Monday, November 17, 2008

Australian Low CO2 Coal Burner

We have here an interesting project from Australia. We start with compressing air in order to separate out the nitrogen. This does not have to be a perfect separation and yields of 98% are likely and much less would do.

The oxygen is then blended with exhaust gases to give the same ratios associated air. This will ensure that a more complete burn is achieved as this gas blend is fed into the powdered coal burner. The carbon monoxide could be sharply reduced.

A portion of the exhaust gas is taken off and also compressed in order to liquefy the carbon dioxide.

Of course, this is all doable. The main trick is to get the nitrogen out of system before it gets to the burner itself to hugely reduce the amount of exhaust gases needing compression. Something like this is able to remove most produced carbon dioxide in a transportable form for disposal.

Much is made of geological disposal and my question is it possible to get deep enough to use liquid pressures to keep the co2 liquid in the ground facilitating easy disposal.

This is a coal thermal plant so the heat of compression should be put back into the various heating processes employed by the plant.

I would like to see the reverse Rankin cycle engine integrated with this.

Then we get to the real problem that has made ideas like this fail for decades. It is the problem of compressor efficiency. It has never been good enough to avoid large systemic losses and we are asking here for high volume compressors. It sounds like an engineering nightmare from this distant remove.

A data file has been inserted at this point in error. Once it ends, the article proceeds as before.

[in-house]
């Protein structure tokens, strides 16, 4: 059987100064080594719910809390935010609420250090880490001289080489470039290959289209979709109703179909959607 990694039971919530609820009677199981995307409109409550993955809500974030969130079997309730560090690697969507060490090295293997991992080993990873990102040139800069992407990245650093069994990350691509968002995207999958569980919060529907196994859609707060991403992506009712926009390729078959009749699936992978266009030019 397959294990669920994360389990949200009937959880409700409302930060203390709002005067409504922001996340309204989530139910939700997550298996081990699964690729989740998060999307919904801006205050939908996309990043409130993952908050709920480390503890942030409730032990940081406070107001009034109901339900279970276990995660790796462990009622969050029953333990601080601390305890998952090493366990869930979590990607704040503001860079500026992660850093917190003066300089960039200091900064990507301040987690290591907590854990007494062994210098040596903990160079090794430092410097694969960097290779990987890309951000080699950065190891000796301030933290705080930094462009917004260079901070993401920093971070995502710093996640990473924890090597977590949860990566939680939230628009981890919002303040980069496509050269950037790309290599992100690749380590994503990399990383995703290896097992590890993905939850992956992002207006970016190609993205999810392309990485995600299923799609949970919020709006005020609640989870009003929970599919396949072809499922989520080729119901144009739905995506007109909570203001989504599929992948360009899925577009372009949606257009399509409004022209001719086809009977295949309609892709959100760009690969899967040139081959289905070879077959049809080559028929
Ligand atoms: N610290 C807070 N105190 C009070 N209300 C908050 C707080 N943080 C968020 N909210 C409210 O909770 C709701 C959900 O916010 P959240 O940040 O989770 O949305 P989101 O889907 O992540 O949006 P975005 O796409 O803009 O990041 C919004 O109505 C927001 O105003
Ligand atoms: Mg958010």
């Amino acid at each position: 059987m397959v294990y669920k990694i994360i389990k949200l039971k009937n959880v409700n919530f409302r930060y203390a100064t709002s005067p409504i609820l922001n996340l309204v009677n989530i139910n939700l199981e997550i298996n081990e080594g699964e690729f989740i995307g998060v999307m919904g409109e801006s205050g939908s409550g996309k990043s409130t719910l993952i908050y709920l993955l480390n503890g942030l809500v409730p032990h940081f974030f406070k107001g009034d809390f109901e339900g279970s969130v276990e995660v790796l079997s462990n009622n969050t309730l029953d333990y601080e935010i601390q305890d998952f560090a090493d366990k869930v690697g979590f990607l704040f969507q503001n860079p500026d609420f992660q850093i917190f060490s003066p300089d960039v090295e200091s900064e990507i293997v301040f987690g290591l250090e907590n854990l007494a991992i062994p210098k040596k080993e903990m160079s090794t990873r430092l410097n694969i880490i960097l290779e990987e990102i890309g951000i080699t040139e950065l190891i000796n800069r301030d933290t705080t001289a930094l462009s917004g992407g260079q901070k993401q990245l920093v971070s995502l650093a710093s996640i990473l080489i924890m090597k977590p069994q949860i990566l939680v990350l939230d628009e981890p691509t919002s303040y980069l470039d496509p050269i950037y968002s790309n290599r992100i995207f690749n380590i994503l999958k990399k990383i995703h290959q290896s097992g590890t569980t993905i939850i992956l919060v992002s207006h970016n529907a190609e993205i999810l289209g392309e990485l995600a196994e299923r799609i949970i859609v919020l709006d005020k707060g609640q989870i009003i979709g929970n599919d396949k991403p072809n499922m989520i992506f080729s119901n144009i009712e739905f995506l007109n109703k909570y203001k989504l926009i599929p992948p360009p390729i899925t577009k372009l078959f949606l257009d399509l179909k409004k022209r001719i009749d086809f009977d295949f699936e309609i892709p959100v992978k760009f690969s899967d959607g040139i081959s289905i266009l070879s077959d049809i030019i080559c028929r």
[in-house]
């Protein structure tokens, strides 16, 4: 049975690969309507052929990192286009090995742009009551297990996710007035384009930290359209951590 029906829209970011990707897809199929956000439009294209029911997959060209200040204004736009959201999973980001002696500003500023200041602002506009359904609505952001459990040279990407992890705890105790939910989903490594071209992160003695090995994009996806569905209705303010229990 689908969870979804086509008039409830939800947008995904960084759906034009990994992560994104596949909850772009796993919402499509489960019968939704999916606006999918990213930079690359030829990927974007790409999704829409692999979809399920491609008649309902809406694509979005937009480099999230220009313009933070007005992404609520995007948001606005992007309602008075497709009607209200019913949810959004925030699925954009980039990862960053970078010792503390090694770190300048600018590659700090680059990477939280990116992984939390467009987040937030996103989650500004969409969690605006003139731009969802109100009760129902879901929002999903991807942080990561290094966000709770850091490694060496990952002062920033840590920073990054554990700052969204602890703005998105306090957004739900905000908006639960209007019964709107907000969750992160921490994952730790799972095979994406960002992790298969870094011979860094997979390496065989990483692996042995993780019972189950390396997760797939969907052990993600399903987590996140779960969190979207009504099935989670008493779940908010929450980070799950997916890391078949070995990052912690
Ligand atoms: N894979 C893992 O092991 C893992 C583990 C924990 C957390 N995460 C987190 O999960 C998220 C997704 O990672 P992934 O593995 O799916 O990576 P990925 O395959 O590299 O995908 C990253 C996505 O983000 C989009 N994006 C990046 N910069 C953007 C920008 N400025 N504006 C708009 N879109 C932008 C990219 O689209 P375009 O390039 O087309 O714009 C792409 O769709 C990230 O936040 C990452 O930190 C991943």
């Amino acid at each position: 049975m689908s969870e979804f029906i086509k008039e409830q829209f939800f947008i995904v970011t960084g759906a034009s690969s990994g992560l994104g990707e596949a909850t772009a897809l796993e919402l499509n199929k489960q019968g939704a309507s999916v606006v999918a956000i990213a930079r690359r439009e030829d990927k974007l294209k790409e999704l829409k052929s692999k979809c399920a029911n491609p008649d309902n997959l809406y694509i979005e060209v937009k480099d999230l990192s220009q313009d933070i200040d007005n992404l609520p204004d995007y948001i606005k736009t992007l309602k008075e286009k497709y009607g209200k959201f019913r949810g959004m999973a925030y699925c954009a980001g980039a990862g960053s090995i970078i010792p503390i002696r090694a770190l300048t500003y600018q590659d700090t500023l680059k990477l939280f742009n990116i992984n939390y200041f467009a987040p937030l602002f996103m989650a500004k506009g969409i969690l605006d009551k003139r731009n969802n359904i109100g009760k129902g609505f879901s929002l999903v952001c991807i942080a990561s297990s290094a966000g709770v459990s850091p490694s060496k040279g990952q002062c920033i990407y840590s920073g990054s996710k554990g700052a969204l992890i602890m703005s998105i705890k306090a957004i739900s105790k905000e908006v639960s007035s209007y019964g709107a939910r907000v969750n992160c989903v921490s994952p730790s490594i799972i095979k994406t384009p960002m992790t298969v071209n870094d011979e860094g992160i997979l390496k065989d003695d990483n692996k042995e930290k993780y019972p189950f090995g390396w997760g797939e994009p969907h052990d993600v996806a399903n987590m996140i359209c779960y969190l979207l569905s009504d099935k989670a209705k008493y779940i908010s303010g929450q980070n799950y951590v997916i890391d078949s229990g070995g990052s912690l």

I got a solid introduction to the technology thirty years ago and not to be too picky, I see minimal evidence of real improvement. I think that the industry has just never been sexy enough and besides, folks are prepared to make do with designs lifted straight of engine design in particular.

I really would like to find evidence of major improvement, but the only evidence that I note is emphasizes by the organizations on their own reliability. Somehow I suspect that the equipment itself continues to be maintenance demanding.

A lot of energy is currently lost by compressors and we are sticking them on both front and back. Marrying this up with the reverse Rankin cycle could help a bit, but developing a new super efficient compressor for industrial applications was grossly overdue decades ago and is even more compelling today.

Maybe someone has done it?

One other reason I would like something like this to actually work is that grabbing the flue gas gives you an opportunity to collect the heavy metals. That would eliminate the primary source of mercury entering the environment. This is not a minor problem. It is impacting us through our consumption of fish and is endemic in high fish diets although that knowledge is at best suppressed.

I posted last year on the utility of stripping the flue gas stream of SOx and NOx and heavy metal using a chlorine cycle.

The resulting gas was CO2 stripped of its heat and compressor ready.